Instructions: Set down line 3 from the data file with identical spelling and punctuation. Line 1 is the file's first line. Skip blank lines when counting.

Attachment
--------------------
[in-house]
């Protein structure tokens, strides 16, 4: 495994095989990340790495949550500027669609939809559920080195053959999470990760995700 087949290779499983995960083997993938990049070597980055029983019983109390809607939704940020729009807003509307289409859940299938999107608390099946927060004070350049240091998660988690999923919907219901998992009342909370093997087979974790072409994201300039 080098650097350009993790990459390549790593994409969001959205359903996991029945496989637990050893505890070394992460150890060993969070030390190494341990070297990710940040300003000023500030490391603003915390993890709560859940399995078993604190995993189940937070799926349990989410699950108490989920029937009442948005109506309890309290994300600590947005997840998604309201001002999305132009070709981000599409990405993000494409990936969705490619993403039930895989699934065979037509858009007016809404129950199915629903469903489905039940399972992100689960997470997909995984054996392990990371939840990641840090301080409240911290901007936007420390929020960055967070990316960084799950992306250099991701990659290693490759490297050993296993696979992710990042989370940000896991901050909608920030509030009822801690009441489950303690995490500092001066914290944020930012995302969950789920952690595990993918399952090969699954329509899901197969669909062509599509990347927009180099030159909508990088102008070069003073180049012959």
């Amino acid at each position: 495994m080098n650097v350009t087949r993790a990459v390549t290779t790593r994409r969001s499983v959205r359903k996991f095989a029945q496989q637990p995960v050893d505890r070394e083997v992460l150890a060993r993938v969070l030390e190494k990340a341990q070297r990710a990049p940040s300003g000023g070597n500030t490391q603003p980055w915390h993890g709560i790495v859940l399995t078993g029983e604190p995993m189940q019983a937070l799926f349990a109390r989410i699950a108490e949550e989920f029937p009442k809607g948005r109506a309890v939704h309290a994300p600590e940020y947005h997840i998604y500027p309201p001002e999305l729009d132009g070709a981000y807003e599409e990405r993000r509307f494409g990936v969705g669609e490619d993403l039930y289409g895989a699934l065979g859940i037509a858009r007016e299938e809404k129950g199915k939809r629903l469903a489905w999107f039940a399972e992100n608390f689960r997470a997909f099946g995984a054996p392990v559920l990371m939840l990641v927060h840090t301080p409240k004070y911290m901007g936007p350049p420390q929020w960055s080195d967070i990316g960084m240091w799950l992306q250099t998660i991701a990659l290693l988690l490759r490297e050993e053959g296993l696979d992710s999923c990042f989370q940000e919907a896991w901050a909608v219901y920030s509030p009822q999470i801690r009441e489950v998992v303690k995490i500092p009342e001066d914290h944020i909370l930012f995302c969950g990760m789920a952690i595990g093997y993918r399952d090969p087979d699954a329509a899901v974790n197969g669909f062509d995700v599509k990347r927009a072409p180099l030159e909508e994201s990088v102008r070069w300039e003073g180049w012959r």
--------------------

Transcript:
């Amino acid at each position: 495994m080098n650097v350009t087949r993790a990459v390549t290779t790593r994409r969001s499983v959205r359903k996991f095989a029945q496989q637990p995960v050893d505890r070394e083997v992460l150890a060993r993938v969070l030390e190494k990340a341990q070297r990710a990049p940040s300003g000023g070597n500030t490391q603003p980055w915390h993890g709560i790495v859940l399995t078993g029983e604190p995993m189940q019983a937070l799926f349990a109390r989410i699950a108490e949550e989920f029937p009442k809607g948005r109506a309890v939704h309290a994300p600590e940020y947005h997840i998604y500027p309201p001002e999305l729009d132009g070709a981000y807003e599409e990405r993000r509307f494409g990936v969705g669609e490619d993403l039930y289409g895989a699934l065979g859940i037509a858009r007016e299938e809404k129950g199915k939809r629903l469903a489905w999107f039940a399972e992100n608390f689960r997470a997909f099946g995984a054996p392990v559920l990371m939840l990641v927060h840090t301080p409240k004070y911290m901007g936007p350049p420390q929020w960055s080195d967070i990316g960084m240091w799950l992306q250099t998660i991701a990659l290693l988690l490759r490297e050993e053959g296993l696979d992710s999923c990042f989370q940000e919907a896991w901050a909608v219901y920030s509030p009822q999470i801690r009441e489950v998992v303690k995490i500092p009342e001066d914290h944020i909370l930012f995302c969950g990760m789920a952690i595990g093997y993918r399952d090969p087979d699954a329509a899901v974790n197969g669909f062509d995700v599509k990347r927009a072409p180099l030159e909508e994201s990088v102008r070069w300039e003073g180049w012959r």